The last manager

Page 1


The Last



‘When you take away people’s responsibilities, they become irresponsible.’ Director of a nursing home

Published by Haystack Publishing Postbus 308 5301 BT Zaltbommel The Netherlands Copyright Š Ben Kuiken 2010-2017 Original title: De laatste manager Translation: Benjamin Roberts Book cover design: Foxy Design ISBN: 9789461262318 NUR: 806, 800 All rights reserved Without limiting the rights under copyright reserved above, no part of this publication may be reproduced, stored in or introduced into a retrieval system, or transmitted, in any form or by any means (electronic, mechanical, photocopying, recording or otherwise), without the prior written permission of both the copyright owner and the above publisher of this book.


Preface to the English edition


Introduction 12 1 Mr. Jansen


2 The end of the organization as we know it


Symptom one: Cholesterol 28

Symptom two: Professional Pain 30

Symptom three: Free radicals 33

Symptom four: Generation Conflict 36

Symptom five: Mental Absenteeism 41

Symptom six: Arteriosclerosis 44

Symptom seven: Greed 47

3 Taylor and the last independent demented elderly


4 Surgery


5 Mission impossible


6 Semco’s Hammocks


7 A manager without a throne


8 ‘Keep your receipts at home’


9 Zen and the art of machine maintenance


10 From Undies to Artificial Grass


11 The Bureaucratic Knee-Jerk


12 The Seven Habits of Highly Effective Organizations


About the author



The English translation of The Last Manager which was first published in Dutch in 2010, comes with mixed emotions. On the one hand there is the reassurance that the book has withstood the test of time. Moreover: since then, some of the organizations in the book have grown considerably and proved more successful than I had predicted. This holds especially true for the home care services company “Buurtzorg” in the Netherlands. Since the publication of the Dutch edition, it has grown from a thousand employees in 2010 to more than ten thousand in 2017. Moreover, the concept has received international recognition and been replicated in other countries. But also other examples of different organizations have been successful, and there are plenty of new concepts of management models in the making. And yet, it’s ambigious. In the Western world, the traditional, top-down structure and layers of managers that tell professionals how to do their job still prevails. The anticipated collapse of the oversized, unwielding management structure, which I predicted in 2010, has (yet) to take place. Sure, there are signs of decay. There are more signs of a lack of confidence from employees and customers, sometimes even failure in employee and consumer confidence; there are signs of moral decline, as in the Libor affair, or in the case of Wells Fargo Bank. You can ask

Preface to the English edition | 9

yourself: have we not learned anything from the banking crisis? Apparently not enough. Maybe it has to get worse before it can become better. Granted, many companies have started changing their internal structure. They have downsized their management, have introduced self-managed teams, and they try to reinvent themselves. They are genuinely looking for their mission or ‘purpose’. But most of the time that still happens top-down, by a management that knows something has to change. They want to revitalize their lifeless, cumbersome, over-sized management structures, but they use the same old instruments that they always used. It is as if they treat someone having a heart attack with a bloodletting, and not treating the cause. When I wrote this book, I would have hoped that six years later the world would have evolved. I had hoped that the management concepts and achievements of Buurtzorg, Semco, and W. L. Gore would have inspired CEO’s to totally revamp the management structure of their companies. And that if anyone at a party still would say they had a manager that others would empathically console them. Unfortunately that hasn’t happened. Not yet anyway. But it’s not too late. As already stated, many businesses are still searching for their purpose and how they can reach their full potential. They can find inspiration and examples in what other businesses and management teams are doing. Also, there is more literature about alternative ways of organizing work, and by this, the alternative becomes less alternative and more as a viable solution to the problems of our times.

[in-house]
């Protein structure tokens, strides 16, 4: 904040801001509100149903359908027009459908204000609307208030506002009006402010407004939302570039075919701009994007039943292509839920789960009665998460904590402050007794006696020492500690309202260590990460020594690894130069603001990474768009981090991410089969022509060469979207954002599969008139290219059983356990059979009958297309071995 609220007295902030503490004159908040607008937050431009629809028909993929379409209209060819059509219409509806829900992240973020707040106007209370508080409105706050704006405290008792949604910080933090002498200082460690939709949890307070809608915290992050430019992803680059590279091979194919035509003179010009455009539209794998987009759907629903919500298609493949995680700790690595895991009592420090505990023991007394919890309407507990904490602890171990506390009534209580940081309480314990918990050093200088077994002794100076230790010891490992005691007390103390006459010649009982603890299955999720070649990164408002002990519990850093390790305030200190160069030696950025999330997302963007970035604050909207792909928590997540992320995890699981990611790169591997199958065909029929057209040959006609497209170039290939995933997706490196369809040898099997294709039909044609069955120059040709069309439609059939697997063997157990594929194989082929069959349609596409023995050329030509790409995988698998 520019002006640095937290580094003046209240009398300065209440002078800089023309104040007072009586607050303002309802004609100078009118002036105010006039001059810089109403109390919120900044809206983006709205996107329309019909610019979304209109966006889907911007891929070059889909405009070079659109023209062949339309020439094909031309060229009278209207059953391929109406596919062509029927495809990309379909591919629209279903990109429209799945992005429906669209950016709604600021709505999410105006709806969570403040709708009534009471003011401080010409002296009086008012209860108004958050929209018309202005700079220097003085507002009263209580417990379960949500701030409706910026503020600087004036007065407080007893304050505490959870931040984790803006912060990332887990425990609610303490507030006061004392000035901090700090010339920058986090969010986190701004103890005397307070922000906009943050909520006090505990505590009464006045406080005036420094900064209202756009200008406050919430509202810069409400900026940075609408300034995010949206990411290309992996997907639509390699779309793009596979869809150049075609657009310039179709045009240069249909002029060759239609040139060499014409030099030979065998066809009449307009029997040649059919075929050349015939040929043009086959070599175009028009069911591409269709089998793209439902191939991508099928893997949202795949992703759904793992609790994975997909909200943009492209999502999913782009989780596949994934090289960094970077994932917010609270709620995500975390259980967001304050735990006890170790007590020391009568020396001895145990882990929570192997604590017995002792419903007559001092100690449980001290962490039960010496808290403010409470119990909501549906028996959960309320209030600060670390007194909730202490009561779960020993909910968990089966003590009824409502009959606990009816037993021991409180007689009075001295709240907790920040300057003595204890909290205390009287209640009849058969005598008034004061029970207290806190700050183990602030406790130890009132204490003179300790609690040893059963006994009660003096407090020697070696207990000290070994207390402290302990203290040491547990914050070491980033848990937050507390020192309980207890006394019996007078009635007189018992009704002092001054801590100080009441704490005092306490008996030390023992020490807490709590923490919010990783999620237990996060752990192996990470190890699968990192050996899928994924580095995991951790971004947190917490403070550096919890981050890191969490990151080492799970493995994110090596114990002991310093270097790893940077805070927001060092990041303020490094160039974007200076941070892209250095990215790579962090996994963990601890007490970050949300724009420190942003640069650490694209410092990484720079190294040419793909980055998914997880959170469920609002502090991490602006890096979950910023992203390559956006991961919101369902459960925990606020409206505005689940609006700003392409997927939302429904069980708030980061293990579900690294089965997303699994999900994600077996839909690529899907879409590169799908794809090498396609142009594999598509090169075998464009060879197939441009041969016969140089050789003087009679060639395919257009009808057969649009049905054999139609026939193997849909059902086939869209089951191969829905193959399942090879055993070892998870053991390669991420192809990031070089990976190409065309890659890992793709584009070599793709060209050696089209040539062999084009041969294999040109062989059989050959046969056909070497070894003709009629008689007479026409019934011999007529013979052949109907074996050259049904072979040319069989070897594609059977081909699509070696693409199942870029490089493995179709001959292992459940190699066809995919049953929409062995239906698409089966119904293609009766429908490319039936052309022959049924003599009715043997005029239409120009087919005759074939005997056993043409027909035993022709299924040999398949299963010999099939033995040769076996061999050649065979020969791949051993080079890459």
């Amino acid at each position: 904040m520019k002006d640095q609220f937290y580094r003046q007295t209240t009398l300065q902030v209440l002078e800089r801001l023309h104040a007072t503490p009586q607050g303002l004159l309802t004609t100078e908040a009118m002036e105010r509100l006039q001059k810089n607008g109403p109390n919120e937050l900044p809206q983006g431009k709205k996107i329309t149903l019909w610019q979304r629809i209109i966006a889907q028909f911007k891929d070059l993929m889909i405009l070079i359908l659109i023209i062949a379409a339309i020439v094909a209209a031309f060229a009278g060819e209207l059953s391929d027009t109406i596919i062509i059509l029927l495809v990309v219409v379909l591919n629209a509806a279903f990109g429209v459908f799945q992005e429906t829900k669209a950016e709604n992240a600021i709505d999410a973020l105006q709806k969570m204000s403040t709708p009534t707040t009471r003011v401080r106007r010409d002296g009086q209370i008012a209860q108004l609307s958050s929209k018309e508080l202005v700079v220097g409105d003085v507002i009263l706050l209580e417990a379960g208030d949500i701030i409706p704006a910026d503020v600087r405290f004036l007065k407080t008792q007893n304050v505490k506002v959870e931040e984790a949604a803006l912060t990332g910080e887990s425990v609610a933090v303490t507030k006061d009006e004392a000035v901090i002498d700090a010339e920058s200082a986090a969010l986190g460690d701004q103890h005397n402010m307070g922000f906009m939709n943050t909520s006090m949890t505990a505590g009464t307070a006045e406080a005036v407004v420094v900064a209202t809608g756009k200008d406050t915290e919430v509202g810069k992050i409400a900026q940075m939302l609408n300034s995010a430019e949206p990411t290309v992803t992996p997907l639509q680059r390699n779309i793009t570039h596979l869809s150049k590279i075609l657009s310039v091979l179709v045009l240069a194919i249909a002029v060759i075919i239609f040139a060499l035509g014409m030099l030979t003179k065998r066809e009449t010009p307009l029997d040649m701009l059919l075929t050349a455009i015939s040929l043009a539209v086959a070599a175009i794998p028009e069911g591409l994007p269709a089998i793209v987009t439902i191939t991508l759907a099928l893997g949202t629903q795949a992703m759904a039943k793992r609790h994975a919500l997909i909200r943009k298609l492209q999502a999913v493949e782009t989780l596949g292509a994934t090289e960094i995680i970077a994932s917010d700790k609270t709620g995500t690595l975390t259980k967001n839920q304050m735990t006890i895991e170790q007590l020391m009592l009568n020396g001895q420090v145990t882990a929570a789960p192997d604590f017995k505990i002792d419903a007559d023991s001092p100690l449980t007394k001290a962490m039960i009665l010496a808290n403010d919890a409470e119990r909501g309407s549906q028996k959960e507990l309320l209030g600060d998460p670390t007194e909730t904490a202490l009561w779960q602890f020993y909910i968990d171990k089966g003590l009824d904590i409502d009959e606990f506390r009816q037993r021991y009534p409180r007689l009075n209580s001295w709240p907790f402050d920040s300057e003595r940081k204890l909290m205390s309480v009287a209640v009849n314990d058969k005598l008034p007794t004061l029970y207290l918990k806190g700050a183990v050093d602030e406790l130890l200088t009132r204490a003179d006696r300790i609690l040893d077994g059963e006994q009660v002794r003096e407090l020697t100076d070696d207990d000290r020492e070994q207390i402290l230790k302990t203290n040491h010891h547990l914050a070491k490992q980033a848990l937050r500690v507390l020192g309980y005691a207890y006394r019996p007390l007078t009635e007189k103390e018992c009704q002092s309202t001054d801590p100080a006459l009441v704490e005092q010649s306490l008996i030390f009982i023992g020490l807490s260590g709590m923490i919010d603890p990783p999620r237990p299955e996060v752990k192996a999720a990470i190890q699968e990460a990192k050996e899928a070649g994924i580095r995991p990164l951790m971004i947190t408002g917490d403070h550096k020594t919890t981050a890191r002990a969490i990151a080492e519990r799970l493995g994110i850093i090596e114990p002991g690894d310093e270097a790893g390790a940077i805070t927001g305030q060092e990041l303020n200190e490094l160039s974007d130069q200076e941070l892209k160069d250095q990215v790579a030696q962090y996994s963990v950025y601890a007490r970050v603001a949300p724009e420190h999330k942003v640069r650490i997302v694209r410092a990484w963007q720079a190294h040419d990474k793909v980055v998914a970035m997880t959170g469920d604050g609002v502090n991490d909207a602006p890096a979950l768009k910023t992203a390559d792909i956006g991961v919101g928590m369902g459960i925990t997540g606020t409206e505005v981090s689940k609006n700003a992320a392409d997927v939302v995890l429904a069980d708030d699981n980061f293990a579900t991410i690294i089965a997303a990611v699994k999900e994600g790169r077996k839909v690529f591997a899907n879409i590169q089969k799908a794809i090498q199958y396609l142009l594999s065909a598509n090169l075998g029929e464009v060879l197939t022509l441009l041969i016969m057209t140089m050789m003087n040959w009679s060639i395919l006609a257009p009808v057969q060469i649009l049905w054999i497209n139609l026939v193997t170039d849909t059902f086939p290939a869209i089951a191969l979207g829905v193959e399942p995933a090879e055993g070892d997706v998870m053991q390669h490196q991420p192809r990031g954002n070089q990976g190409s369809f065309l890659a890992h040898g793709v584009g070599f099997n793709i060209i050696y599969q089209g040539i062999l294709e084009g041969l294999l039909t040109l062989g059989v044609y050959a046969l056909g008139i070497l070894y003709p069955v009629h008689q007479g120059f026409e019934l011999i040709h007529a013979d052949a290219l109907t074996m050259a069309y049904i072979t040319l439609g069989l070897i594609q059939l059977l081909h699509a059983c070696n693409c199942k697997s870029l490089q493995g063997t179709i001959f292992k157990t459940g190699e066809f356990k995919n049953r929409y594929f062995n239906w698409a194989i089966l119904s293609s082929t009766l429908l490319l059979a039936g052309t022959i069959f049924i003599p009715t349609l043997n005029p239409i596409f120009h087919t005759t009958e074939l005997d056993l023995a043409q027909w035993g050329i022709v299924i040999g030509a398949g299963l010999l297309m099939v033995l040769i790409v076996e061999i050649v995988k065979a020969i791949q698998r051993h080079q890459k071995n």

That’s one of the reasons for this English edition. The search for an alternative business without managers, which was first inspired by Buurtzorg, has become more relevant than ever before. At the time, Buurtzorg was a small, unknown Dutch company that first had to prove itself. Nowadays, Buurtzorg has grown into an internationally known poster child for an alternative management model. That means that in the world of management, the search for a different business structure is more relevant than ever before, not only in the Netherlands but throughout the world. I hope this book will contribute and give professionals the chance to do what they do best, practicing their profession, doing their job. Because that’s what it’s all about. Contrary to what the title might suggest, this book is not against managers. It’s for creating businesses where professionals can do their job well, and the work they love. Whether it’s in the field of education, health care, police, or business, we will all profit. Children get better education, the elderly and sick receive better care, society is safer, and as a consumer we get better products and services.

Preface to the English edition | 11